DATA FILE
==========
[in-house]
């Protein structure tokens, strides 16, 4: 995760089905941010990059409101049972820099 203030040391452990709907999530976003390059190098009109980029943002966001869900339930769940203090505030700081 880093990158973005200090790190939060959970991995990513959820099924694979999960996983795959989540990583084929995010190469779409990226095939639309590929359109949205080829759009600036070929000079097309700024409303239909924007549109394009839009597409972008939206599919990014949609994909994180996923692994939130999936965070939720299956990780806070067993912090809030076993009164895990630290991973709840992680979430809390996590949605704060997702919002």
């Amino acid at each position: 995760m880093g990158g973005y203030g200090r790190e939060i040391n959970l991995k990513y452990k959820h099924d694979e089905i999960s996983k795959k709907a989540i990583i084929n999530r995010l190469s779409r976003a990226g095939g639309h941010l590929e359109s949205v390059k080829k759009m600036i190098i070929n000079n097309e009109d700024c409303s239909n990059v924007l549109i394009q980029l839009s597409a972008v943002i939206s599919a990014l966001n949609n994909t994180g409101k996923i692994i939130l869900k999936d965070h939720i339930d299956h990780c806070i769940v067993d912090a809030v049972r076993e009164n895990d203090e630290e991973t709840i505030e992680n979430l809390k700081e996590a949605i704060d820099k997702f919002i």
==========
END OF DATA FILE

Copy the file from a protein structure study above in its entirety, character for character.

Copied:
[in-house]
């Protein structure tokens, strides 16, 4: 995760089905941010990059409101049972820099 203030040391452990709907999530976003390059190098009109980029943002966001869900339930769940203090505030700081 880093990158973005200090790190939060959970991995990513959820099924694979999960996983795959989540990583084929995010190469779409990226095939639309590929359109949205080829759009600036070929000079097309700024409303239909924007549109394009839009597409972008939206599919990014949609994909994180996923692994939130999936965070939720299956990780806070067993912090809030076993009164895990630290991973709840992680979430809390996590949605704060997702919002």
């Amino acid at each position: 995760m880093g990158g973005y203030g200090r790190e939060i040391n959970l991995k990513y452990k959820h099924d694979e089905i999960s996983k795959k709907a989540i990583i084929n999530r995010l190469s779409r976003a990226g095939g639309h941010l590929e359109s949205v390059k080829k759009m600036i190098i070929n000079n097309e009109d700024c409303s239909n990059v924007l549109i394009q980029l839009s597409a972008v943002i939206s599919a990014l966001n949609n994909t994180g409101k996923i692994i939130l869900k999936d965070h939720i339930d299956h990780c806070i769940v067993d912090a809030v049972r076993e009164n895990d203090e630290e991973t709840i505030e992680n979430l809390k700081e996590a949605i704060d820099k997702f919002i």